Listen up, if you’re writing a book, or want to write one. Indie publishing makes sense FOR YOU. It isn’t merely the option for those authors “who couldn’t get a publishing contract anyway.”
It makes sense for every writer, because… it’s your hard work. No one else’s. Why would you want to make publishers and agents rich? Where were they when the page (or computer screen) was blank?
When I published this post, Indie Publishing: When You Publish And No One Cares, I got several messages from authors whose point was that it was better to opt for traditional publication rather than self-publish, because “the publisher does all that stuff.” By “stuff” they meant everything, not just book promotion.
I didn’t know whether to laugh or cry. I did neither. I simply replied: “You may be right.”
It’s not my job to educate authors who’ve never dealt with big publishers. They’ll learn. I just hope their experiences don’t kill their love of writing.
In the end, your publishing future depends on you. On whether you trust yourself.
Is a 13-book, $3.4 million, 10-year deal, a good offer?
Many authors would consider that it is. And in traditional publishing terms, maybe it is.
For indie publishers, however, as The Passive Voice points out:
“At 1,000 books per title per month, these sales would generate about $327,000 per year in indie royalties for Scalzi (no agent necessary). If we increased the sales of these 13 books to a more-healthy five-figure annual total based on 2,000 copies per title per month, Scalzi would be looking at $653,000 per year in royalties. And, unlike advances, which will cut off after the last book is published, that $600K+ per year won’t fall off a cliff after ten years.”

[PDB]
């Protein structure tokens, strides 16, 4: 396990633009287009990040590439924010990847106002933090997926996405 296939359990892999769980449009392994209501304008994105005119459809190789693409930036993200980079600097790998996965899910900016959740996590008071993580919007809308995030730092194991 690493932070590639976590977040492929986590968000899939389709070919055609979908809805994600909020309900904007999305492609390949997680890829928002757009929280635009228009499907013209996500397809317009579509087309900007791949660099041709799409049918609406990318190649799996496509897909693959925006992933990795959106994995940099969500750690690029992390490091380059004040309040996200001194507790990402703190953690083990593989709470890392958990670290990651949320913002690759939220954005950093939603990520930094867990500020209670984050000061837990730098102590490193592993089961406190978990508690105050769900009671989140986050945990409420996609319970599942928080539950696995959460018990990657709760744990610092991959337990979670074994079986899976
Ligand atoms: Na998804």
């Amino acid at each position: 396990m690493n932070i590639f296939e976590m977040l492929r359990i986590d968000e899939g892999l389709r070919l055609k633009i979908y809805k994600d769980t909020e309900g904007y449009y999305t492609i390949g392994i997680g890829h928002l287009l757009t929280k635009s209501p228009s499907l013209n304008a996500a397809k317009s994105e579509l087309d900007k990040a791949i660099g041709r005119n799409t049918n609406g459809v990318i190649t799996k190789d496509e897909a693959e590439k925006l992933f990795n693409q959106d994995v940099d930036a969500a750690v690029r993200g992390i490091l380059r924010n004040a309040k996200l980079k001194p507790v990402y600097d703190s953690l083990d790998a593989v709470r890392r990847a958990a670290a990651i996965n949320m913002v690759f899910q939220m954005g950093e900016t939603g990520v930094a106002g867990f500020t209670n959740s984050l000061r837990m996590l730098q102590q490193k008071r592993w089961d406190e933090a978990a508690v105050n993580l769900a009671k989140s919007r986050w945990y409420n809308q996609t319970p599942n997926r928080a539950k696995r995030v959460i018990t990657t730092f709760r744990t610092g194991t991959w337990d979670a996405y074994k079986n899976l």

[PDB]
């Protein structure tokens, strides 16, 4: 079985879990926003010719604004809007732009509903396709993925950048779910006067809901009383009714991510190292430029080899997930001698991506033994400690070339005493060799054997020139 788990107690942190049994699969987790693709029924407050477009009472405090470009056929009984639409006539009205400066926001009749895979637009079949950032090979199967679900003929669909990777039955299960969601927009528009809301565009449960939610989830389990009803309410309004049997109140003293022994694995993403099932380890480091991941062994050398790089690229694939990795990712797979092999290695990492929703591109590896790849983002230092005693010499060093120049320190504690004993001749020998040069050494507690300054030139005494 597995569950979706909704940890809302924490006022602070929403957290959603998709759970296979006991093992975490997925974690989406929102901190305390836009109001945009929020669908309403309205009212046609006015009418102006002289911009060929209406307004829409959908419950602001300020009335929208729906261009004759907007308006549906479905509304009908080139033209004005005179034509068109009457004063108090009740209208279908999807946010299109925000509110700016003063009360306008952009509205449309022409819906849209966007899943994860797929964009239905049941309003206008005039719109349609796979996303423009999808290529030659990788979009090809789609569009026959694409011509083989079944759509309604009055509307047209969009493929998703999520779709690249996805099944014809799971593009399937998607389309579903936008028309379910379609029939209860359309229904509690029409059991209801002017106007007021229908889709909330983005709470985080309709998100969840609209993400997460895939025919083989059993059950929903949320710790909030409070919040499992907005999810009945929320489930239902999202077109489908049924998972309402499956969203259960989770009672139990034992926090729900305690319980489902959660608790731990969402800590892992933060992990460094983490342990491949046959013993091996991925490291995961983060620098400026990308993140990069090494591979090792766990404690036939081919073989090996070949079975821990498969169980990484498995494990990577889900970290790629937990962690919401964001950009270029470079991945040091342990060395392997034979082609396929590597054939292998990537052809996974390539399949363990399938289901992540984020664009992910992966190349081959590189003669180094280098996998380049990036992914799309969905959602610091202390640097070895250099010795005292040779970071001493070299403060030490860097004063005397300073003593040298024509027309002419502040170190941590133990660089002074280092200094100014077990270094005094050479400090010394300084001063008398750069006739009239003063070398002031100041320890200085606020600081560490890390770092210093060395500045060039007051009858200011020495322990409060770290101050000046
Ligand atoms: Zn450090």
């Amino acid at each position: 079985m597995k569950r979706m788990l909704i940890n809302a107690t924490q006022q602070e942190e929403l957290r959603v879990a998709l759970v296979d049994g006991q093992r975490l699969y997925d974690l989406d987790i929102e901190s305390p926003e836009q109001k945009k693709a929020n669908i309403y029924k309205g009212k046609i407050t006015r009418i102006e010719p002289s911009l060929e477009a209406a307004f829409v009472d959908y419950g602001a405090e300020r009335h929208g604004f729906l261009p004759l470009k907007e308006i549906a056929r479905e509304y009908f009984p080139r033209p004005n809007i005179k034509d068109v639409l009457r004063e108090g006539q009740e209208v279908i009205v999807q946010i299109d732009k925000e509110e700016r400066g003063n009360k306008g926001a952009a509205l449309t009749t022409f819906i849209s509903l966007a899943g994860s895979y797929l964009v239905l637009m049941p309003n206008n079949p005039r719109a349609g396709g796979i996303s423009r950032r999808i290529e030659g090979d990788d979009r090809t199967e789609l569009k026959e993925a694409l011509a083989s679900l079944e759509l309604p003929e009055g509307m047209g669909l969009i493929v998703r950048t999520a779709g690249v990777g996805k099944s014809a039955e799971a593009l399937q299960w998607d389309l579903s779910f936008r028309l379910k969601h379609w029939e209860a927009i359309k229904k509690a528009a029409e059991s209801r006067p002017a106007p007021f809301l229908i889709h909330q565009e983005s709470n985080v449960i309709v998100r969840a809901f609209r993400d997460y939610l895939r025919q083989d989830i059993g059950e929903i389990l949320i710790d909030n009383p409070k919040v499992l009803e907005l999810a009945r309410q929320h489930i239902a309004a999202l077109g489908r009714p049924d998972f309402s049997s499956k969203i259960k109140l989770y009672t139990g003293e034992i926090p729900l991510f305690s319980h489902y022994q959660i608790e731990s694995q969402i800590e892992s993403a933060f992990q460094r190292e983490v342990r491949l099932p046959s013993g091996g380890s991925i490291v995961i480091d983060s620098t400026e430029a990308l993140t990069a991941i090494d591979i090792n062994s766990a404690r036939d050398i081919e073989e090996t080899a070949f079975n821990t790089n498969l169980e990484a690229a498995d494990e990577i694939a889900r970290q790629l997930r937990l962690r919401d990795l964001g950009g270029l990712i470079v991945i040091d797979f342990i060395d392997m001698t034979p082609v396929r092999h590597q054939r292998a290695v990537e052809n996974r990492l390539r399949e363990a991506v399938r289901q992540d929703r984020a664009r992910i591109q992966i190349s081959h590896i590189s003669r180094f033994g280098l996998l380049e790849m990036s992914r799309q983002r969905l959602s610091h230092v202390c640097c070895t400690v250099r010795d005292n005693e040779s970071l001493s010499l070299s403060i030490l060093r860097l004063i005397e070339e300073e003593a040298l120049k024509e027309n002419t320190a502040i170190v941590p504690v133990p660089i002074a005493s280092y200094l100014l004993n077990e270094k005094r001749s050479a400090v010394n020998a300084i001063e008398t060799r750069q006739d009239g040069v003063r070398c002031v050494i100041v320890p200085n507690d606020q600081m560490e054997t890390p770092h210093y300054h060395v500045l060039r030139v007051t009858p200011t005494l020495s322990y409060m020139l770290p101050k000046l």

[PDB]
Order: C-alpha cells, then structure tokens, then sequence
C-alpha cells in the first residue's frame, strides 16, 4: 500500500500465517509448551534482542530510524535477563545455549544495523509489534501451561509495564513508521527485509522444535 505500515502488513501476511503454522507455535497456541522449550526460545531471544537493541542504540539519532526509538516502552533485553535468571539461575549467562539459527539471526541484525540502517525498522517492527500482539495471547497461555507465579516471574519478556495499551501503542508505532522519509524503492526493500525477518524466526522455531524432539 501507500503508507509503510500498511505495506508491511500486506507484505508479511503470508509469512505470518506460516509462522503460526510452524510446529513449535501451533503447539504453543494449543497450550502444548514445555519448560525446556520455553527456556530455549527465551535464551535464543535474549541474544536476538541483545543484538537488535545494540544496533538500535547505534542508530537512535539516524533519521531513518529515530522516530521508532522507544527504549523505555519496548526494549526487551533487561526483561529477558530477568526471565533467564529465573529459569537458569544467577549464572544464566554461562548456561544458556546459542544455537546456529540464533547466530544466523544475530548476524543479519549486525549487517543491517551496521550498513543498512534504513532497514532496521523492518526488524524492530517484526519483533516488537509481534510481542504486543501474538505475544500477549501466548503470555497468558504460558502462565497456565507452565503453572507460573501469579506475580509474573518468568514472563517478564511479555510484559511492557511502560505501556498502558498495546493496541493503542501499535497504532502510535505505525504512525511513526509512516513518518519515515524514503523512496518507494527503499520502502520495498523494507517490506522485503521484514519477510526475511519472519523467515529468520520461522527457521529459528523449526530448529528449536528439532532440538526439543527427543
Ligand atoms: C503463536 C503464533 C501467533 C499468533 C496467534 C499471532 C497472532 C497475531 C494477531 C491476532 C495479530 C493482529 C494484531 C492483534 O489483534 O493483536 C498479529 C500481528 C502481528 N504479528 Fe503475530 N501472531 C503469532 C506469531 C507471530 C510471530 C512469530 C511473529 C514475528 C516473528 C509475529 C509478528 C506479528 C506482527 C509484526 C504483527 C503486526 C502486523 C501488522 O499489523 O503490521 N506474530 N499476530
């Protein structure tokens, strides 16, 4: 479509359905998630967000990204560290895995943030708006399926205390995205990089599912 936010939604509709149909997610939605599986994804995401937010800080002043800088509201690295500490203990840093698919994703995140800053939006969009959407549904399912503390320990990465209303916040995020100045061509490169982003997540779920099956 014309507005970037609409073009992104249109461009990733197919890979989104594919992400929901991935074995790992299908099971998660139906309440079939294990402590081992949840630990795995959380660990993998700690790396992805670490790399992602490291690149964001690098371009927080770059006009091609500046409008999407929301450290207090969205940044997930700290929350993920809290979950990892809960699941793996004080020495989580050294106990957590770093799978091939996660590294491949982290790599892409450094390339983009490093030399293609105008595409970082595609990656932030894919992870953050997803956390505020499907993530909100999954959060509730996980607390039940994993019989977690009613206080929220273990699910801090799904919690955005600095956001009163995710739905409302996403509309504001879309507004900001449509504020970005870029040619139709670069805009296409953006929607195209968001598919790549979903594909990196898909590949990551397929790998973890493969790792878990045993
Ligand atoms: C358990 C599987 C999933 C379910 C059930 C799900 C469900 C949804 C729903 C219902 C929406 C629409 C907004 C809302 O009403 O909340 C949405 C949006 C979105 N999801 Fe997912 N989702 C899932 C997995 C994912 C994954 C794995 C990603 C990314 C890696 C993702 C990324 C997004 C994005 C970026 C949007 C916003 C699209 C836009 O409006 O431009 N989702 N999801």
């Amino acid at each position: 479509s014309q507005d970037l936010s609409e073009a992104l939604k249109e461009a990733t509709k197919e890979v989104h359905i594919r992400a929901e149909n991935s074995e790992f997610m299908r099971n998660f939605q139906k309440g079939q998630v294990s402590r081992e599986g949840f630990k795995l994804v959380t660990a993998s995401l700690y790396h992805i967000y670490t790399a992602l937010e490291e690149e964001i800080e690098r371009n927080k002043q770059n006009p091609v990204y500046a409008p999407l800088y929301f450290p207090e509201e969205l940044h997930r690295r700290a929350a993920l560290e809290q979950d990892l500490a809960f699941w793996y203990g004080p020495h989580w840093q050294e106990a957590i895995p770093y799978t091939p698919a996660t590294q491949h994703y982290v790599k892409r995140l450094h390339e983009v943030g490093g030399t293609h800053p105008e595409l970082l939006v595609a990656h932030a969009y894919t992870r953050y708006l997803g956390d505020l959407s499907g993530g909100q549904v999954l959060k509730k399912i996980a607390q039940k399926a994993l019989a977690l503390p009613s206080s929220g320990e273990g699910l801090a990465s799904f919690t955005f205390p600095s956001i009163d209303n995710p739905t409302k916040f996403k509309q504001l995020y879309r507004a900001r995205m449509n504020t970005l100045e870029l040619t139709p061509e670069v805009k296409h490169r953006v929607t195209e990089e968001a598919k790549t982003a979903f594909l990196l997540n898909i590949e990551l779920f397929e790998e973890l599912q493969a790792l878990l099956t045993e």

Indie publishing isn’t rocket science
It’s not hard to self-publish your books. You do need a little confidence in yourself, so maybe it isn’t for everyone. More and more traditionally published authors are making the switch to indie publishing however, because they have more control over what they publish and when, and they keep their hard-earned profits.
It all comes down to trust… who do you trust?
If you trust a publisher to “do all that stuff”, then by all means, go the traditional publishing route. See what results you get — but don’t give the publisher an option on your next book.
On the other hand, if you trust yourself, then go the indie publishing route. It’s a lot faster — and more fun. And it may just be more profitable too.
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